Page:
If you hadn’t noticed that ice (the funky new name for crystal meth) has been in the headlines more of late – well, you must have been puffing muffins. Yesterday, the Australian National Council on Drugs released their position paper on meth in which they estimate that there are around 73,000 dependent users in Australia (finally overtaking heroin with a paltry 45,000 junkies – down from around 74,000 in 2001) and that 500,000 Aussies had a crack at the stuff in the previous 12 months. In light of this dubious honour, it was crowned Enemy Number One in the War On Drugs at last year’s Ministerial Council on Drug Strategy Ice Emergency Summit.
Nothing much seemed to be accomplished on either day of the Emergency Summit besides a lot of feds v state posturing: – “Ice is the states’ fault because they won’t ban crack pipes” “No, it’s the feds’ fault because they let it over the border” – and nothing much has been accomplished since.
Is meth use a serious problem? Unlike former Enemy Number Ones in The War, such as marijuana and heroin, meth is a big upper and its use can result in aggressive and violent behaviour (as opposed to heroin, which isn’t really a problem in that respect until the user doesn’t have any). That said, there aren’t 73,000 crazed speed freaks wandering the streets causing havoc – where are all these people?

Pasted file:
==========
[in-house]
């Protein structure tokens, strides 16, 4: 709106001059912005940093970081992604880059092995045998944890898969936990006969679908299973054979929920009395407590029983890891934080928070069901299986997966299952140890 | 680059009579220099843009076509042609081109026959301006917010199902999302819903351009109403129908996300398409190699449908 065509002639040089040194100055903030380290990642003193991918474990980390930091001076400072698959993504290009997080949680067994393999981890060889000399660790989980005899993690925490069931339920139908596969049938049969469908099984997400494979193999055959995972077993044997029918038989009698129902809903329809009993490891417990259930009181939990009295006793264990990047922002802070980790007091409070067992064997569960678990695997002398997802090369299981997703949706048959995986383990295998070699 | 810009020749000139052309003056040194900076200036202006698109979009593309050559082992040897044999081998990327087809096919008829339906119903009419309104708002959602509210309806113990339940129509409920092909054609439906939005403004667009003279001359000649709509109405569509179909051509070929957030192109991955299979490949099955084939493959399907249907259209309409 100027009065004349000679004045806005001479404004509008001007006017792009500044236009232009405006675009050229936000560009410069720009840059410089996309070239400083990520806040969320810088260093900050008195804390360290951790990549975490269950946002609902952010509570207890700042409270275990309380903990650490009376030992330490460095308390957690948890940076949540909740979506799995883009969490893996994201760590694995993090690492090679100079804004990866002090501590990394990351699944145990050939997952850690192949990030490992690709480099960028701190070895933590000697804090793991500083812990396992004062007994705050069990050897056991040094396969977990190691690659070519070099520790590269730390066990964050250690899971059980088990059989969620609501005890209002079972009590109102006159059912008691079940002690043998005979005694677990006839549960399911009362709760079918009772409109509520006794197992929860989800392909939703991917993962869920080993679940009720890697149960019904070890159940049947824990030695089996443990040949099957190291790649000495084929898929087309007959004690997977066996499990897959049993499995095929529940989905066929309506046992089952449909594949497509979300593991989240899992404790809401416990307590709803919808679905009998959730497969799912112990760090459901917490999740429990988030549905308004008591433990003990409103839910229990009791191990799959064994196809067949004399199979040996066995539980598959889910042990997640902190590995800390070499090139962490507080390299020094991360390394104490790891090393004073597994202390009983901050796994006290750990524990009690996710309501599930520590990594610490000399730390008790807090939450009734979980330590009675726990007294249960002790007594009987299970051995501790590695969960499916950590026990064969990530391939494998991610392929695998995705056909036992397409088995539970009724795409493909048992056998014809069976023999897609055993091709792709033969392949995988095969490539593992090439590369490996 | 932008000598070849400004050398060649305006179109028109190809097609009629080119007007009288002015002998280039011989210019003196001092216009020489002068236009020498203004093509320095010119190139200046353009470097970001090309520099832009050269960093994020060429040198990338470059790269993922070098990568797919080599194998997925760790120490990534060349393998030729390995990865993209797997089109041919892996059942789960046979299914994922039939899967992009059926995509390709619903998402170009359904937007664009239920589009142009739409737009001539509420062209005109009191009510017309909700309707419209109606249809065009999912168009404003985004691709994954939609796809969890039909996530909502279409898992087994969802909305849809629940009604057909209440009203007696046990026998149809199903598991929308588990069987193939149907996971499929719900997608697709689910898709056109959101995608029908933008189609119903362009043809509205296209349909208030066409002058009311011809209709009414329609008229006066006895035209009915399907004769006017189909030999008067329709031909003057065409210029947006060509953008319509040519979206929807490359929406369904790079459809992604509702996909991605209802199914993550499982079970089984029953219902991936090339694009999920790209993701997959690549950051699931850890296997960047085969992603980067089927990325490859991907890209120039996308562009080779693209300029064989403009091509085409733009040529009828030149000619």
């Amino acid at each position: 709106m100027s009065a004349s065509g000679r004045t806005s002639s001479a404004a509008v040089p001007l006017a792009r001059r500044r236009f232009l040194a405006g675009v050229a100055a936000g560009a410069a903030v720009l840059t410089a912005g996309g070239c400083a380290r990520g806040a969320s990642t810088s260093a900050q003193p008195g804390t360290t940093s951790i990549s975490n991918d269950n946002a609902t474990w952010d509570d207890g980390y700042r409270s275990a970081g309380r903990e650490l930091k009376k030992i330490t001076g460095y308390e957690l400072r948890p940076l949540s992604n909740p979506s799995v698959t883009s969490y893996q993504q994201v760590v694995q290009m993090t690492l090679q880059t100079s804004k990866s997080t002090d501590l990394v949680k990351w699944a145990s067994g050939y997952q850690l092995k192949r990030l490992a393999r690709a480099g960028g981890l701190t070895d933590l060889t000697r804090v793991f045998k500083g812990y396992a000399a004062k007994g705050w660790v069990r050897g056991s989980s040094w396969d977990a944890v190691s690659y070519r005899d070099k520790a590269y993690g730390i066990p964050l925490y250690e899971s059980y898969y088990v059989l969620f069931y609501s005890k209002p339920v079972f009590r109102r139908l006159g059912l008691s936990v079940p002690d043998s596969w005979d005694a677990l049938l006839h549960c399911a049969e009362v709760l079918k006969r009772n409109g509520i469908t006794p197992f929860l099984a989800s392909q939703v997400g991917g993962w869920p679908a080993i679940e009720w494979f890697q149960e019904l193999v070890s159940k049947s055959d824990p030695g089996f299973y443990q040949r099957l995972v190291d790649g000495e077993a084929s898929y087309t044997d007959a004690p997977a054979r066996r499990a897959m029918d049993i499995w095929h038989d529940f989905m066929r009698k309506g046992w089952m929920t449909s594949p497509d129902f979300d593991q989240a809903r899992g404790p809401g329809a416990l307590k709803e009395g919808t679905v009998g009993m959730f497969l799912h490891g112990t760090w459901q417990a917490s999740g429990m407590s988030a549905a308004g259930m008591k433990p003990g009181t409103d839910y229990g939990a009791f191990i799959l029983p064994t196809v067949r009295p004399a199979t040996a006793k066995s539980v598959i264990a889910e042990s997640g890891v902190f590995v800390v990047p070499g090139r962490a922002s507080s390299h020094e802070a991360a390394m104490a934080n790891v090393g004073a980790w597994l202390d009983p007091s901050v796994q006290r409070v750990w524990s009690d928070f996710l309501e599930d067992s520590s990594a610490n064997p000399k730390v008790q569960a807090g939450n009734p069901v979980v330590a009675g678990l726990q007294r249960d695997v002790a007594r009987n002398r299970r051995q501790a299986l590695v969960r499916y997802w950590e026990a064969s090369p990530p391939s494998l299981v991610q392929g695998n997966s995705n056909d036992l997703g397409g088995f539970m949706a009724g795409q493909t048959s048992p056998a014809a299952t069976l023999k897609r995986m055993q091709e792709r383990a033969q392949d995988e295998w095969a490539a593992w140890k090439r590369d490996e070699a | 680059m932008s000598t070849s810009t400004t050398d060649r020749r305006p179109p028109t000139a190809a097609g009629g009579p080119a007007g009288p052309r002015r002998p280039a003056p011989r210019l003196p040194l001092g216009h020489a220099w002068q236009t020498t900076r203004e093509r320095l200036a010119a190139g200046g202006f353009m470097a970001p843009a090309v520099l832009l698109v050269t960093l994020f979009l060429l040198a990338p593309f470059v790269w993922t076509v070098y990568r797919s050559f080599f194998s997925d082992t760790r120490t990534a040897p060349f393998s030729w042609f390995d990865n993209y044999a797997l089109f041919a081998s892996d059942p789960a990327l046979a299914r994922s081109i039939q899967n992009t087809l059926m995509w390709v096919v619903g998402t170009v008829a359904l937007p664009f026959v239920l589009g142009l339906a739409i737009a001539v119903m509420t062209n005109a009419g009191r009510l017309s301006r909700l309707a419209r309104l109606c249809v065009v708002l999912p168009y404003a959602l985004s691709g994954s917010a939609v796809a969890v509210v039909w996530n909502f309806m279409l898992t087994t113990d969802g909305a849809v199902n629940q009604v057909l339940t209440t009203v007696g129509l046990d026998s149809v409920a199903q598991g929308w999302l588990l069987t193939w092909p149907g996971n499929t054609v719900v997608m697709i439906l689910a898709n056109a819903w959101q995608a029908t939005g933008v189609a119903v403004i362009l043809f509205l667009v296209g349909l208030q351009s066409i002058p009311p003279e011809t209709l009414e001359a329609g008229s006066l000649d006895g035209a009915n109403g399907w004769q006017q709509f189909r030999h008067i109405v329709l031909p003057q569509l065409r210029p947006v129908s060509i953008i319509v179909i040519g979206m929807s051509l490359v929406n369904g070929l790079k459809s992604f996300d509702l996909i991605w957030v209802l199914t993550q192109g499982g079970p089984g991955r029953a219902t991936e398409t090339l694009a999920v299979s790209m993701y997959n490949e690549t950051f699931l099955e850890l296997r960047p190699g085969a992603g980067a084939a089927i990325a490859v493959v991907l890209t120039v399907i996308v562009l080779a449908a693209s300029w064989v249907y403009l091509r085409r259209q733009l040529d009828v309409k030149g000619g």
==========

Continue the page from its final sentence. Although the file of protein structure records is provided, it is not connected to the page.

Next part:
I asked a user and occasional dealer what type of people use it and what type of people sell it: “Everyone from yuppies to street kids and everything in between – both sides of the economic scale need a drug … Meth culture has different social aspects to other drug cultures – it’s more pumped up and based on activities like dancing and being on a mission and using it to accomplish something.”
“The people who sell drugs are usually reflective of the people buying it. People who buy drugs for rich people have usually got a more clean-cut style, people who buy it for the street kids are usually on the street themselves. When you get into selling drugs it can be a smart move, there’s a lot of money to be had from selling drugs. Some people see that as an opportunity and base their entire lives around it.”
Is the government right in making ice enemy number one? “Ice gets you really fired up, and when people use that as an excuse to be hostile it becomes a community safety issue. The number one mental health issue with drugs is still smack – you get problems with ice too, but not like smack. The Government doesn’t know what the different drugs are like, so they just do what they think people want to hear. They reckon they’re going to cut off amphetamine supplies from south-east Asia. That’s not going to change anything, you can get the ingredients anywhere, it’ll still be around.”